Maybe you’ve organized a school play, and you want to sell copies of the performance to parents as a fundraiser. Maybe you want to send out “new baby” videos to your family circle. Or maybe you’ve used iDVD to create a video brochure of your small business’s products and services.
In each of these cases, burning the DVDs one at a time on your own Mac looks like a time-consuming, expensive hassle. Accordingly, when you want to make more than a handful of copies of your DVD, you might want to consider enlisting the aid of a DVD service bureau. (DVD service bureaus are middlemen between you and the large replication plants, which don’t deal directly with the public.)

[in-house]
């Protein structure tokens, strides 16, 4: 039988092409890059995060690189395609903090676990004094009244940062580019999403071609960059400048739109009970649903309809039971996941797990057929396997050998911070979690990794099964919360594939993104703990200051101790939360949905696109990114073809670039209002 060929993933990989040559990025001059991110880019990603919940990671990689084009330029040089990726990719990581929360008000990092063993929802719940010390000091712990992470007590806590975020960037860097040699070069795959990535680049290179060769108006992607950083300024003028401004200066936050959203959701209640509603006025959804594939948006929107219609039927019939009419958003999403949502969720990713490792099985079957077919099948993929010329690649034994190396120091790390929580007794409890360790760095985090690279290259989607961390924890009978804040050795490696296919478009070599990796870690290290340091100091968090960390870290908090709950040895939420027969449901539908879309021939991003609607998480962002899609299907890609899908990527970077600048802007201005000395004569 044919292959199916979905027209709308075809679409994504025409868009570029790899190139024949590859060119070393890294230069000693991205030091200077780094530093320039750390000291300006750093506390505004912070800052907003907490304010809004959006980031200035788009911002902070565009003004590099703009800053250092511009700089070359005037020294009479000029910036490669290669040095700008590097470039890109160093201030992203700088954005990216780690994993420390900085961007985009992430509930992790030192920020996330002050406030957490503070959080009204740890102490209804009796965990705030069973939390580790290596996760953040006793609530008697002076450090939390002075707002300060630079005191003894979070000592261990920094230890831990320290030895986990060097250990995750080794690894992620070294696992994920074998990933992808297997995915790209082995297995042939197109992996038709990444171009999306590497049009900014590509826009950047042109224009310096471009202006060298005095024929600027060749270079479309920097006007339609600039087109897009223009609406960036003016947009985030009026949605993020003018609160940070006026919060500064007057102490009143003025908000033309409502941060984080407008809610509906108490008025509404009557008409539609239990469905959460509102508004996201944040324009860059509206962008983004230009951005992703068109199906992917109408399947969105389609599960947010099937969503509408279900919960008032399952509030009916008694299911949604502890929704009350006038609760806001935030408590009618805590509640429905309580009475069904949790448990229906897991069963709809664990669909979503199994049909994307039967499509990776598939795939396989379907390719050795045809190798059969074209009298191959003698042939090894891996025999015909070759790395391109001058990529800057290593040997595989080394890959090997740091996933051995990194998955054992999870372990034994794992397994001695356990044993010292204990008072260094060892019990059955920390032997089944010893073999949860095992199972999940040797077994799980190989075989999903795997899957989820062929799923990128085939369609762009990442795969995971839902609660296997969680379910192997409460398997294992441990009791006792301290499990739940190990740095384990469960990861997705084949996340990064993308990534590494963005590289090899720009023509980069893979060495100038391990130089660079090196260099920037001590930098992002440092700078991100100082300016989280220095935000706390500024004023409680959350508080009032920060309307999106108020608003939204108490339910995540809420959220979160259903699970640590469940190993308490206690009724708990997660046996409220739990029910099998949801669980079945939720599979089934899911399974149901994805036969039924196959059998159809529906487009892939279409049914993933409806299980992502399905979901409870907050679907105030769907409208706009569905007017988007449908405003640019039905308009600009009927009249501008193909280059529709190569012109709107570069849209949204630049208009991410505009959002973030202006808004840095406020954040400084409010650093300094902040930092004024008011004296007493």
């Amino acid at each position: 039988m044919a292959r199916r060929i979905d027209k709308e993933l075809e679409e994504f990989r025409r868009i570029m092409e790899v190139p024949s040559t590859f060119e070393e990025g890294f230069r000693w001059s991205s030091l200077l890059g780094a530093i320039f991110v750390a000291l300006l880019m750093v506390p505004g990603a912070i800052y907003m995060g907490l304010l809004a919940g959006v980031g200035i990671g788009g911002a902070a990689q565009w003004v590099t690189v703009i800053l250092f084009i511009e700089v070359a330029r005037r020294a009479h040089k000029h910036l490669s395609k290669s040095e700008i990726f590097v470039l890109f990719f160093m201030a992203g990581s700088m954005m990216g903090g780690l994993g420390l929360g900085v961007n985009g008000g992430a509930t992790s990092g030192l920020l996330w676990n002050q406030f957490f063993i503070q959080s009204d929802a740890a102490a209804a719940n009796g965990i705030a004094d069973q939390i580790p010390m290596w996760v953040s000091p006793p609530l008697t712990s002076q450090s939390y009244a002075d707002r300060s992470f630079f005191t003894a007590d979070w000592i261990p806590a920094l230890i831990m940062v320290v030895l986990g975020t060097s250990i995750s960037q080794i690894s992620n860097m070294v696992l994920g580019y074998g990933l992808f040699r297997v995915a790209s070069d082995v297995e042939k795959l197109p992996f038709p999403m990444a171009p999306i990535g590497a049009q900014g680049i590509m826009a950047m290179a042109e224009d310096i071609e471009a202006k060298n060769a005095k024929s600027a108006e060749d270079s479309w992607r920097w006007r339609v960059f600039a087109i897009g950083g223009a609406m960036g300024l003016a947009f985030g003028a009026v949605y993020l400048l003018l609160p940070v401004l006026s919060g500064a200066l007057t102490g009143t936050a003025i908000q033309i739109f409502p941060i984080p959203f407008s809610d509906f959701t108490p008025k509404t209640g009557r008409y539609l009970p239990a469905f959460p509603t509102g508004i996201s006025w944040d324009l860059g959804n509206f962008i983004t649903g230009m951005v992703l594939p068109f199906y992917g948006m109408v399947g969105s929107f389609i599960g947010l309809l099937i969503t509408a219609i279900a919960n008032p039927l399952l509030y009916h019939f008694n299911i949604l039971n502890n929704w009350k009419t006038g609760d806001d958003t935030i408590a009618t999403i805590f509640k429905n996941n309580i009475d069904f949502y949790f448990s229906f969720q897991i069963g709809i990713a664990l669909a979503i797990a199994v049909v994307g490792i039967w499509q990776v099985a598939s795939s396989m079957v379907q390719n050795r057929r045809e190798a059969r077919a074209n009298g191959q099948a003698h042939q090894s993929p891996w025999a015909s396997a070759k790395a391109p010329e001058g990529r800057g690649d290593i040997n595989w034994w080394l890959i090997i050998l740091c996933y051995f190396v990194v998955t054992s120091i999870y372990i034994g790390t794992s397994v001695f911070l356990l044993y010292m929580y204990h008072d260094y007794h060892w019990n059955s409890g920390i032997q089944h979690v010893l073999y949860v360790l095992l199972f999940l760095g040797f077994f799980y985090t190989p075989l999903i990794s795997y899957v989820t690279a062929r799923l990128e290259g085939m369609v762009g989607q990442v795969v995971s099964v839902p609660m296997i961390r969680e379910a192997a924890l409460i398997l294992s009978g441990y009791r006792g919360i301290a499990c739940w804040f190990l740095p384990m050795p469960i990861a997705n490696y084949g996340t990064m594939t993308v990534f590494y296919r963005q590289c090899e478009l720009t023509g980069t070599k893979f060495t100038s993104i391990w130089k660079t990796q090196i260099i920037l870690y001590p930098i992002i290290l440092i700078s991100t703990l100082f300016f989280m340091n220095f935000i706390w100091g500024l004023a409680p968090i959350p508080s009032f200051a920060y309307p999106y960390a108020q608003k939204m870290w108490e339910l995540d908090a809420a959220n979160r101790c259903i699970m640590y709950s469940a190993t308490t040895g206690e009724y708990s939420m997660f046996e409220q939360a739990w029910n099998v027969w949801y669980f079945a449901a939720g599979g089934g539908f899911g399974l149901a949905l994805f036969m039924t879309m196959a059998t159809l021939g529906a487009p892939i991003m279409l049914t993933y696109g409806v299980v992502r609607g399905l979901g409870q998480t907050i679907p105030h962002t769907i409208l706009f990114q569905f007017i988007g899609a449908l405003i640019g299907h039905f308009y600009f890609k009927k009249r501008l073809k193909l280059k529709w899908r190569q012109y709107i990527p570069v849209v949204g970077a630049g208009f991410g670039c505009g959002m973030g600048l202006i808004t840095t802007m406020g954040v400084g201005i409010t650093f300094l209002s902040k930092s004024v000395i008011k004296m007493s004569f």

Technically, these companies offer two different services:
Duplication. Duplicated discs are copies of your original DVD. Service bureaus use banks of DVD burners, five or ten at a time, that churn out copy after copy on DVD-Rs (the same kinds of blanks as you used).
You pay for materials and labor, usually by the hour. (Discs with less data burn more quickly, producing more discs per hour.) This is the way to go if you need fewer than 100 copies of your disc. (On the other hand, remember that some DVD players don’t play DVD-R discs.)
Replication. Replication is designed for huge numbers of copies, 200 and up. In this process, the company actually presses the DVDs just the way Hollywood movie studios do it—and the results play back in virtually every DVD player.
Replicated discs are produced ...